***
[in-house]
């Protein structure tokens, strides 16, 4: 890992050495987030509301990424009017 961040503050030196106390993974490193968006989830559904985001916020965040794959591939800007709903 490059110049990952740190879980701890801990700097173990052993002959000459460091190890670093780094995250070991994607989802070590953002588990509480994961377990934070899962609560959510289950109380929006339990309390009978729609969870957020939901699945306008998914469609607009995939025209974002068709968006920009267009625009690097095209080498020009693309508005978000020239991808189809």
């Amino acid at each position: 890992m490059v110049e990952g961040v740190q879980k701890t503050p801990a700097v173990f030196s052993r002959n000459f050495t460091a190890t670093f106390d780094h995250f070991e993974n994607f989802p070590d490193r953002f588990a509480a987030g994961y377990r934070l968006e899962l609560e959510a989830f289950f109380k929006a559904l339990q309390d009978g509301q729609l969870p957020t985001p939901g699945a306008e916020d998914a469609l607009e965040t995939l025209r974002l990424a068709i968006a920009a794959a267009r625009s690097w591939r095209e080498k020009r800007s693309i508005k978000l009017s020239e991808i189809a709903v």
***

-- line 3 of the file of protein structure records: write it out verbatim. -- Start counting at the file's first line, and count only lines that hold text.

């Amino acid at each position: 890992m490059v110049e990952g961040v740190q879980k701890t503050p801990a700097v173990f030196s052993r002959n000459f050495t460091a190890t670093f106390d780094h995250f070991e993974n994607f989802p070590d490193r953002f588990a509480a987030g994961y377990r934070l968006e899962l609560e959510a989830f289950f109380k929006a559904l339990q309390d009978g509301q729609l969870p957020t985001p939901g699945a306008e916020d998914a469609l607009e965040t995939l025209r974002l990424a068709i968006a920009a794959a267009r625009s690097w591939r095209e080498k020009r800007s693309i508005k978000l009017s020239e991808i189809a709903v």